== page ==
- The Washington Times - Monday, July 14, 2003

‘Speedy intervention’

African ambassadors in Washington are urging President Bush to send U.S. troops to Liberia as part of an international force to end the civil war in the West African nation, where 250,000 people have died in 12 years of conflict.

The “situation in Liberia has turned chaotic and warrants an immediate and sustained attention to help end the carnage and heed the desperate call [for peace] by Liberians of all walks of life,” said the African Diplomatic Corps, headed by Ambassador Roble Olhaye of Djibouti.

The ambassadors, in an open letter, called on Mr. Bush “to take a lead role in the nascent efforts under way in Liberia toward the achievement of an enduring peace and sustainable development in that part of Africa, which witnessed over the last decade violent crimes, unmitigated human suffering and brutality, dislocation and wanton destruction.”

The letter is titled, “Africa urges a speedy intervention in the crisis in Liberia.”

Mr. Bush yesterday met with U.N. Secretary-General Kofi Annan, who also was urging the United States to intervene in Liberia to stop the fighting between President Charles Taylor and rebel armies that were threatening to take the capital, Monrovia. Mr. Bush has insisted that Mr. Taylor, an indicted war crimes suspect, go into exile before the president considers committing troops to the country.

Liberia was founded by freed American slaves in the 19th century.

The African ambassadors, representing about 50 countries, said the United States should “play a key role in all aspects of the peacekeeping operation” planned by countries of the Economic Community of West African States. That role would include the “provision of manpower and logistics and … direct support and help in any way possible.”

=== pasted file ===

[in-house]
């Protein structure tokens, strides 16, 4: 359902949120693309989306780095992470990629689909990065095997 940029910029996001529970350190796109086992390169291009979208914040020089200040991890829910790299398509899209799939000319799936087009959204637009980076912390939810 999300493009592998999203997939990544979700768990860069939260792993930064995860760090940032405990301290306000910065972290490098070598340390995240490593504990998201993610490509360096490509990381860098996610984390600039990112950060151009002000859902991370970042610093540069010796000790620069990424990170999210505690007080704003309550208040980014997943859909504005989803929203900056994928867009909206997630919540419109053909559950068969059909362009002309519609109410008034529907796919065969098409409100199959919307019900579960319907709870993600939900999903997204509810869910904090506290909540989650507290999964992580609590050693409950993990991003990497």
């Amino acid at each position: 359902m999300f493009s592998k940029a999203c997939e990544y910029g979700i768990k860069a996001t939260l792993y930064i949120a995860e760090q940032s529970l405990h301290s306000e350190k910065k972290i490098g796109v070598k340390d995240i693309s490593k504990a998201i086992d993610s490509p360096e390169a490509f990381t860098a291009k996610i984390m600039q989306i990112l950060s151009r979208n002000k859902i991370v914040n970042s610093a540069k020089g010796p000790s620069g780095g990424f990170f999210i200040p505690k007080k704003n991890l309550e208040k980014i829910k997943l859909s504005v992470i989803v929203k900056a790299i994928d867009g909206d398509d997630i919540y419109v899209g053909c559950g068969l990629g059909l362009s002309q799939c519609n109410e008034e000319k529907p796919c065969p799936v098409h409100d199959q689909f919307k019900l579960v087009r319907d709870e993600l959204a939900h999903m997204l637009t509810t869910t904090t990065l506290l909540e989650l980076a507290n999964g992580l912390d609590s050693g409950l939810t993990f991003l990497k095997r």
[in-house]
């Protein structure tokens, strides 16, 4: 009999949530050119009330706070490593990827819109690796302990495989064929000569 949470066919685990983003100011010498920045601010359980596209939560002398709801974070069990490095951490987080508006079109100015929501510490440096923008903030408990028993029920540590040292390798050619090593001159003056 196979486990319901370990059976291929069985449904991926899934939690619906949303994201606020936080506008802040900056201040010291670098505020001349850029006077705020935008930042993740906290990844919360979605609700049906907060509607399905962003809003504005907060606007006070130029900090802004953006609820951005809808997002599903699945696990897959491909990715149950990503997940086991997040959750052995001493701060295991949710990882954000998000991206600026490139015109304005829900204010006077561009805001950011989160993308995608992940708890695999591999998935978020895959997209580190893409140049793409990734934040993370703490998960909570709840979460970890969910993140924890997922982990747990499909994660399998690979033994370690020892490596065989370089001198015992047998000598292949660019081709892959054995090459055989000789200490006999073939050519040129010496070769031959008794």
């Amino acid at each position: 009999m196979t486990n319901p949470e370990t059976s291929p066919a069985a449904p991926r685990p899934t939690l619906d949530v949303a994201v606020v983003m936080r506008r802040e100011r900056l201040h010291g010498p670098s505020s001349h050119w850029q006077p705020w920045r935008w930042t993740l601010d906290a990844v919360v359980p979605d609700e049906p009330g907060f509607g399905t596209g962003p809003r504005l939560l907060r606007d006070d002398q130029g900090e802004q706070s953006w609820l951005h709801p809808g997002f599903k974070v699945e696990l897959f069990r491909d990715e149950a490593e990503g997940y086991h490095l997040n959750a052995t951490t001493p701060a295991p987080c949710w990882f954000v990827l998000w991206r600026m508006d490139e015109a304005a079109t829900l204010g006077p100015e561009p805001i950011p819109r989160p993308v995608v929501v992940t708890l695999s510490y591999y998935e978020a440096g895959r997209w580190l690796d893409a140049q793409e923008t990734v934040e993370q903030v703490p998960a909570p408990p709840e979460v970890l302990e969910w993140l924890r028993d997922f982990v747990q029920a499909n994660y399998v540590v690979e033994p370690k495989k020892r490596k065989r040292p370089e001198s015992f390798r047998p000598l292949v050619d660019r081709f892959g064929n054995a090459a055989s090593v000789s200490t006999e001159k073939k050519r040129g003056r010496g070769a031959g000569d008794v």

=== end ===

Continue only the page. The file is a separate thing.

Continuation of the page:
The ambassadors also praised Mr. Bush for his visit to Africa last week.

“This underscores the level of commitment the U.S. administration attaches to strengthening the bond between Africa and the United States and to enhancing the well-being, stability and progress of Africa,” they said.

The Afghanistan test

Afghan Foreign Minister Abdullah Abdullah yesterday warned the United States that it must pump more money into the reconstruction of his country or lose credibility in the war on terrorism.

“Can we afford to fail the test in Afghanistan and be hopeful the we will make it somewhere else?” Mr. Abdullah asked yesterday at a forum organized by the Center for Strategic and International Studies and Radio Free Europe/Radio Liberty in Washington.

He insisted the “test is in Afghanistan,” where U.S. troops overthrew the Islamic extremist Taliban government and disrupted the terrorist base of Osama bin Laden’s al Qaeda network after the September 11 attacks of 2001.

Mr. Abdullah said too little has been done to restore the country, where President Hamid Karzai has authority in the capital, Kabul, but warlords still control large areas of the rugged and lawless border lands.

“Are we doing enough? While grateful for the great contributions from the international community, I think and I believe strongly that we are not doing enough,” he said.

“If, in the year 2004, Kabul citizens are still in the dark because of [a lack of] electricity … this government will lose credibility [and] its friends will lose credibility.”

The foreign minister called for another international aid conference to commit up to $20 billion over the next five years, Reuters news agency reported. Donors have pledged $4.5 billion in aid but much of the promised money has not arrived, Mr. Abdullah said.

Kosovo’s next phase

Former U.S. diplomat Richard Holbrooke, architect of the Bosnian peace plan, believes independence is the only solution for the Serbian province of Kosovo, the scene of massive fighting, ethnic cleansing and caravans of refugees in the late 1990s.

“Four years have passed since the end of the fighting, and Kosovo has developed a deep independent character with the support of the international community. Now it is time to pass on to the next phase,” the former assistant secretary of state told the Kosovo newspaper Koha Ditore.

The United States, which bombed Serbian forces to stop their offensive against Kosovar rebels in 1999, should support an independent state in Kosovo, he said.

Call Embassy Row at 202/636-3297, fax 202/832-7278 or e-mail jmorrison@washingtontimes.com.

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